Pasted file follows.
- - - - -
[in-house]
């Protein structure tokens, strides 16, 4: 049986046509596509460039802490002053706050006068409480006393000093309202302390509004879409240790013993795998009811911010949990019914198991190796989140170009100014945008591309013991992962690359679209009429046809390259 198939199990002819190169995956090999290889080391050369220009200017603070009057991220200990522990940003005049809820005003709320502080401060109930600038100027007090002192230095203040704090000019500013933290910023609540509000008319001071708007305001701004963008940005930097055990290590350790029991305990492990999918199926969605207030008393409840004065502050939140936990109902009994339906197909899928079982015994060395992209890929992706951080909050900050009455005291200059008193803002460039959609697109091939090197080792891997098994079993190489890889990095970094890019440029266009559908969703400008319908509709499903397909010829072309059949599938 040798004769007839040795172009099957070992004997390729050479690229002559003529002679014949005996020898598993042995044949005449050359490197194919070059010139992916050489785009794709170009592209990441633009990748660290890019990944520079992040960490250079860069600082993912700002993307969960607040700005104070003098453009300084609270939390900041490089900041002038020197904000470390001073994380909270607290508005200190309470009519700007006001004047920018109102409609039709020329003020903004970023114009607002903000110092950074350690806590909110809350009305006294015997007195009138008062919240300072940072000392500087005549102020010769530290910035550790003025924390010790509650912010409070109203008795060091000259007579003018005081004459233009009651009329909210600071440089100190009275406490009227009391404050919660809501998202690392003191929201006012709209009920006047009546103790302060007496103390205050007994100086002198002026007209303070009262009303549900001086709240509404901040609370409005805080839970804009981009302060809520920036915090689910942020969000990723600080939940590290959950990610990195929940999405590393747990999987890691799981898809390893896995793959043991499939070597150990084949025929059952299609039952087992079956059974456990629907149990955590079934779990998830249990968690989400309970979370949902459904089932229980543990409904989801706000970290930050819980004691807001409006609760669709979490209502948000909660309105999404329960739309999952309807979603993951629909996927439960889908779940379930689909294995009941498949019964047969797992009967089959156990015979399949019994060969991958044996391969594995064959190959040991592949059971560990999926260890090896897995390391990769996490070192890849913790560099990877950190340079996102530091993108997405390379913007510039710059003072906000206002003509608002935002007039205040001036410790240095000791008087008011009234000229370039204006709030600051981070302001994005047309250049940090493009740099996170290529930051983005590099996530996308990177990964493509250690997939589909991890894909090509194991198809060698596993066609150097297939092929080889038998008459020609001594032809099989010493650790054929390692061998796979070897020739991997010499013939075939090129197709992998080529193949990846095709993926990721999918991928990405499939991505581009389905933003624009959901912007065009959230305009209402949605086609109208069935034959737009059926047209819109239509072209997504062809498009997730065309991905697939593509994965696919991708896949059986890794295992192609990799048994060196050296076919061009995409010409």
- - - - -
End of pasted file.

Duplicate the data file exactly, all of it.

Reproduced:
[in-house]
């Protein structure tokens, strides 16, 4: 049986046509596509460039802490002053706050006068409480006393000093309202302390509004879409240790013993795998009811911010949990019914198991190796989140170009100014945008591309013991992962690359679209009429046809390259 198939199990002819190169995956090999290889080391050369220009200017603070009057991220200990522990940003005049809820005003709320502080401060109930600038100027007090002192230095203040704090000019500013933290910023609540509000008319001071708007305001701004963008940005930097055990290590350790029991305990492990999918199926969605207030008393409840004065502050939140936990109902009994339906197909899928079982015994060395992209890929992706951080909050900050009455005291200059008193803002460039959609697109091939090197080792891997098994079993190489890889990095970094890019440029266009559908969703400008319908509709499903397909010829072309059949599938 040798004769007839040795172009099957070992004997390729050479690229002559003529002679014949005996020898598993042995044949005449050359490197194919070059010139992916050489785009794709170009592209990441633009990748660290890019990944520079992040960490250079860069600082993912700002993307969960607040700005104070003098453009300084609270939390900041490089900041002038020197904000470390001073994380909270607290508005200190309470009519700007006001004047920018109102409609039709020329003020903004970023114009607002903000110092950074350690806590909110809350009305006294015997007195009138008062919240300072940072000392500087005549102020010769530290910035550790003025924390010790509650912010409070109203008795060091000259007579003018005081004459233009009651009329909210600071440089100190009275406490009227009391404050919660809501998202690392003191929201006012709209009920006047009546103790302060007496103390205050007994100086002198002026007209303070009262009303549900001086709240509404901040609370409005805080839970804009981009302060809520920036915090689910942020969000990723600080939940590290959950990610990195929940999405590393747990999987890691799981898809390893896995793959043991499939070597150990084949025929059952299609039952087992079956059974456990629907149990955590079934779990998830249990968690989400309970979370949902459904089932229980543990409904989801706000970290930050819980004691807001409006609760669709979490209502948000909660309105999404329960739309999952309807979603993951629909996927439960889908779940379930689909294995009941498949019964047969797992009967089959156990015979399949019994060969991958044996391969594995064959190959040991592949059971560990999926260890090896897995390391990769996490070192890849913790560099990877950190340079996102530091993108997405390379913007510039710059003072906000206002003509608002935002007039205040001036410790240095000791008087008011009234000229370039204006709030600051981070302001994005047309250049940090493009740099996170290529930051983005590099996530996308990177990964493509250690997939589909991890894909090509194991198809060698596993066609150097297939092929080889038998008459020609001594032809099989010493650790054929390692061998796979070897020739991997010499013939075939090129197709992998080529193949990846095709993926990721999918991928990405499939991505581009389905933003624009959901912007065009959230305009209402949605086609109208069935034959737009059926047209819109239509072209997504062809498009997730065309991905697939593509994965696919991708896949059986890794295992192609990799048994060196050296076919061009995409010409």